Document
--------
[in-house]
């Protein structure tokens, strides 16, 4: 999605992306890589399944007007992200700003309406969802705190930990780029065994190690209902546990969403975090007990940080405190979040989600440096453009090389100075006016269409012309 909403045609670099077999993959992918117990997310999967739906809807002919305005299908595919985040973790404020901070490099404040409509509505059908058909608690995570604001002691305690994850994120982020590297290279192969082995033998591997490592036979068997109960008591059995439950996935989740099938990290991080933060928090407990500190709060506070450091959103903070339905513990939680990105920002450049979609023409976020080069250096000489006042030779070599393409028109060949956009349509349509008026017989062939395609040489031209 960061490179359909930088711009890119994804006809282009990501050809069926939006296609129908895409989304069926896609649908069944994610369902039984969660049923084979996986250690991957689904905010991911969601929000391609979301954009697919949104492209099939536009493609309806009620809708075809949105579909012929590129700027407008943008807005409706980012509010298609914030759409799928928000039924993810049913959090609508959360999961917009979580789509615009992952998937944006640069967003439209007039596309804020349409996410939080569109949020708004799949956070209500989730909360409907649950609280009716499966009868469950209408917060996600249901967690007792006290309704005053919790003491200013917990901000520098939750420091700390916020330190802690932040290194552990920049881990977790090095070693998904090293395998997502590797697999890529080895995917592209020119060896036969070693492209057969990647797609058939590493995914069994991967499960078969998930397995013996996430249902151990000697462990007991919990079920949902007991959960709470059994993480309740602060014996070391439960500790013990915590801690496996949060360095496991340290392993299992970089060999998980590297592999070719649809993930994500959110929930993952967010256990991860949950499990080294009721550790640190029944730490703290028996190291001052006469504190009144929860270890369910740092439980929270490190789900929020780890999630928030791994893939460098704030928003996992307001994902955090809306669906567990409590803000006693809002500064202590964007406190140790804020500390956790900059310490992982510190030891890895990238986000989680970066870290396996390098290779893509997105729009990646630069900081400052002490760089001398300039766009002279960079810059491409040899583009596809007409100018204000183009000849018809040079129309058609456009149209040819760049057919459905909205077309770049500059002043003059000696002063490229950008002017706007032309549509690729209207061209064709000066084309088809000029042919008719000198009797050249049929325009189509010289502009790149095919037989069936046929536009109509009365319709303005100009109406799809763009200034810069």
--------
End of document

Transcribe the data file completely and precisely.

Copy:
[in-house]
């Protein structure tokens, strides 16, 4: 999605992306890589399944007007992200700003309406969802705190930990780029065994190690209902546990969403975090007990940080405190979040989600440096453009090389100075006016269409012309 909403045609670099077999993959992918117990997310999967739906809807002919305005299908595919985040973790404020901070490099404040409509509505059908058909608690995570604001002691305690994850994120982020590297290279192969082995033998591997490592036979068997109960008591059995439950996935989740099938990290991080933060928090407990500190709060506070450091959103903070339905513990939680990105920002450049979609023409976020080069250096000489006042030779070599393409028109060949956009349509349509008026017989062939395609040489031209 960061490179359909930088711009890119994804006809282009990501050809069926939006296609129908895409989304069926896609649908069944994610369902039984969660049923084979996986250690991957689904905010991911969601929000391609979301954009697919949104492209099939536009493609309806009620809708075809949105579909012929590129700027407008943008807005409706980012509010298609914030759409799928928000039924993810049913959090609508959360999961917009979580789509615009992952998937944006640069967003439209007039596309804020349409996410939080569109949020708004799949956070209500989730909360409907649950609280009716499966009868469950209408917060996600249901967690007792006290309704005053919790003491200013917990901000520098939750420091700390916020330190802690932040290194552990920049881990977790090095070693998904090293395998997502590797697999890529080895995917592209020119060896036969070693492209057969990647797609058939590493995914069994991967499960078969998930397995013996996430249902151990000697462990007991919990079920949902007991959960709470059994993480309740602060014996070391439960500790013990915590801690496996949060360095496991340290392993299992970089060999998980590297592999070719649809993930994500959110929930993952967010256990991860949950499990080294009721550790640190029944730490703290028996190291001052006469504190009144929860270890369910740092439980929270490190789900929020780890999630928030791994893939460098704030928003996992307001994902955090809306669906567990409590803000006693809002500064202590964007406190140790804020500390956790900059310490992982510190030891890895990238986000989680970066870290396996390098290779893509997105729009990646630069900081400052002490760089001398300039766009002279960079810059491409040899583009596809007409100018204000183009000849018809040079129309058609456009149209040819760049057919459905909205077309770049500059002043003059000696002063490229950008002017706007032309549509690729209207061209064709000066084309088809000029042919008719000198009797050249049929325009189509010289502009790149095919037989069936046929536009109509009365319709303005100009109406799809763009200034810069």